Since November 2016 it is possible to create FlippingBook publications in HTML instead of Flash. Despite the many advantages of HTML5, there is a small downside: the size of the generated output is generally bigger. This is no problem if you use FlippingBook Cloud, but can be a concern if you upload to your own server. Depending on your imported file the difference can even be huge. In this article, we explain what causes this and what you can do to reduce publication size.
What causes the flipbook size to be so much bigger than my PDF?
Our HTML5 format requires us to make 'image' files of all your pages. Image files are very inefficient compared to normal text which is used in your PDF. When using normal text, a full page of A4 is just 5KB in size. But a high-quality image of the same page is at least 200KB, 40 times more. So it's not that strange if your 10MB PDF book (which is mostly text) turns out much larger when published as a FlippingBook.
A second reason that the FlippingBook is bigger than the PDF is that there are several copies of each page: for normal viewing, for zoomed viewing, and for download.
How does the size affect your readers?
End users (the people who look at your FlippingBooks) will not notice much, if anything at all. As said, your flipbook consists of several different images for every page. But we only load the images that your users need, at the moment that they actually need them. So most of these pages are never loaded at all by most users. And the pages that are loaded, are loaded bit-by-bit.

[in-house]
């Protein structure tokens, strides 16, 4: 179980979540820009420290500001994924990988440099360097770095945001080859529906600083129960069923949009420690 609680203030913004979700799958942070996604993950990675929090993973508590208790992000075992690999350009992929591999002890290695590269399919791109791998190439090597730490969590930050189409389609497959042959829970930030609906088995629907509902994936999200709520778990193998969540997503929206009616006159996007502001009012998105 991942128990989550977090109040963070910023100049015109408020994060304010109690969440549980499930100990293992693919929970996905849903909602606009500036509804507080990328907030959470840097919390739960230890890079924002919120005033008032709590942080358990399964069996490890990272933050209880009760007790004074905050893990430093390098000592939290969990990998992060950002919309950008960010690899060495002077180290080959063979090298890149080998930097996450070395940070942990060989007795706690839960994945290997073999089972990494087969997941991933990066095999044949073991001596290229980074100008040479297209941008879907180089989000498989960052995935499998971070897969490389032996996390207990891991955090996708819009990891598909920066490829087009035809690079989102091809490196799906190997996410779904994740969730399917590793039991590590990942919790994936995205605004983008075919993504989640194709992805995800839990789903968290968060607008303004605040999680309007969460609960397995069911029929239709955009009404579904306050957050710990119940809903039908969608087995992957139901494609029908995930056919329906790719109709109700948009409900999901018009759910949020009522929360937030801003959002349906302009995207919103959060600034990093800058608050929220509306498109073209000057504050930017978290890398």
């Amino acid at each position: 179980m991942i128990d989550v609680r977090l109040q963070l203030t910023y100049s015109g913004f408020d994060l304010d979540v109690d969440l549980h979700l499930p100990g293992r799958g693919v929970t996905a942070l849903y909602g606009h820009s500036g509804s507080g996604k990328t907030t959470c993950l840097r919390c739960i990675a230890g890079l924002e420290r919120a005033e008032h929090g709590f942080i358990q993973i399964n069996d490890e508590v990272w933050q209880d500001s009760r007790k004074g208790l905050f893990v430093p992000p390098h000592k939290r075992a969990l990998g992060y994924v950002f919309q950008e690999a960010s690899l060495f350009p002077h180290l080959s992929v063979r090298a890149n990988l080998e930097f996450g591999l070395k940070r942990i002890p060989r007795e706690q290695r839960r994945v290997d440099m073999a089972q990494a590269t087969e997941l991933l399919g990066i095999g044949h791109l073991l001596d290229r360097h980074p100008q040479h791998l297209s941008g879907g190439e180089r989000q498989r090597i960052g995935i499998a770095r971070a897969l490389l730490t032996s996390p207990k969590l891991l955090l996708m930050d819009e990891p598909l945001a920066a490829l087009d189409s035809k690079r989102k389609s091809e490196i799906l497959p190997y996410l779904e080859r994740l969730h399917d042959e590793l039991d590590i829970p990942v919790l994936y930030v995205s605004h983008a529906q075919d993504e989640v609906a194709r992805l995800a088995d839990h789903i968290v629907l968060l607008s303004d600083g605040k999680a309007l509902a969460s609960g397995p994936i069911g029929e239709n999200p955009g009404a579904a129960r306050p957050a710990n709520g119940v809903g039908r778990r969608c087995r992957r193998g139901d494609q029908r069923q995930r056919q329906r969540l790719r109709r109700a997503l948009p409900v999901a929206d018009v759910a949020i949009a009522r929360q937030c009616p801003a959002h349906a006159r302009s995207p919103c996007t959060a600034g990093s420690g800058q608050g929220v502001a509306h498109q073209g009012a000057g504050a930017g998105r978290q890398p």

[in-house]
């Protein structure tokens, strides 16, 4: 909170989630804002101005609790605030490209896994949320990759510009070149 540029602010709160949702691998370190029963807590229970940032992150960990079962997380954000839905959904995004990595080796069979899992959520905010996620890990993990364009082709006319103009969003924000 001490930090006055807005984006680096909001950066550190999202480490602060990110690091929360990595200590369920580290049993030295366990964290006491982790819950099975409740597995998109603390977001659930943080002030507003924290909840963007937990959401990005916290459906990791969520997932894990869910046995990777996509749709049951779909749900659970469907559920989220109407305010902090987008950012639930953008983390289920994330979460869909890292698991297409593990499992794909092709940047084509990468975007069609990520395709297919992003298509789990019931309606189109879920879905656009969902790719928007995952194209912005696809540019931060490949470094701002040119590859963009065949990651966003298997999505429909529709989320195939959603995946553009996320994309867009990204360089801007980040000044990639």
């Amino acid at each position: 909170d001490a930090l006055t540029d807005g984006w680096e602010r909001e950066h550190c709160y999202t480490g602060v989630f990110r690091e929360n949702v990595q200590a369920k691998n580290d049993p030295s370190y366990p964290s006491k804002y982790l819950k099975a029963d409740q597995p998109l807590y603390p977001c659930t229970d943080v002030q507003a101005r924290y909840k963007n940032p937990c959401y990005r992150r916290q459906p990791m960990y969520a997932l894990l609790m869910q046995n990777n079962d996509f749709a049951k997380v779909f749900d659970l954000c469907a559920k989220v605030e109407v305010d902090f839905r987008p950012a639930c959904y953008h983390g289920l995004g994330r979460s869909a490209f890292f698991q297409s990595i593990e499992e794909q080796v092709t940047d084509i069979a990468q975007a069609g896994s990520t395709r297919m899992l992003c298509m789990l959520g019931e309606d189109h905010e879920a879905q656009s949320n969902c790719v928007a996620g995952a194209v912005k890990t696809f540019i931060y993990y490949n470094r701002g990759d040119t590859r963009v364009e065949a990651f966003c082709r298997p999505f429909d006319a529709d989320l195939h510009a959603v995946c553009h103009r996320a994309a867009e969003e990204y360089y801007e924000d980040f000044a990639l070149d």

What you can do to reduce publication size?
The first question to ask is ‘Do I need to do anything at all’? If your server has more than enough space, then uploading the larger flipbook will not affect your server negatively. Also, if your publication almost exclusively consists of text, then none of the tips will make a big difference. But if you have a mixture of text and images then to reduce size you can:
- Disable Print and Download option: by default, we allow users to print and to download the original PDF that we create separately. To reduce the size of your publication, please, just switch off the option Print and Download in Controls tab:
- If you don't want to sacrifice the download option, then we suggest to at least optimize your PDF before you import it. This can be done in Adobe Acrobat Pro, where you can save your PDF as a reduced size PDF.
How much space can you save?
How big the difference is depends a bit on the type of content that you create, but the raw numbers for two examples are now (standard value without any optimization):
Textbook (most text, some tables/illustrations) 36MB PDF, 638 pages
Flash: 5274 files, 162 MB
HTML5: 6576 files, 288 MB
Brochure (mostly HD pictures) 32MB PDF, 40 pages
Flash: 399 files, 80MB
HTML5: 512 files, 96 MB
So for mostly graphical files, the difference isn't that big, but text-only publications get about 50% bigger.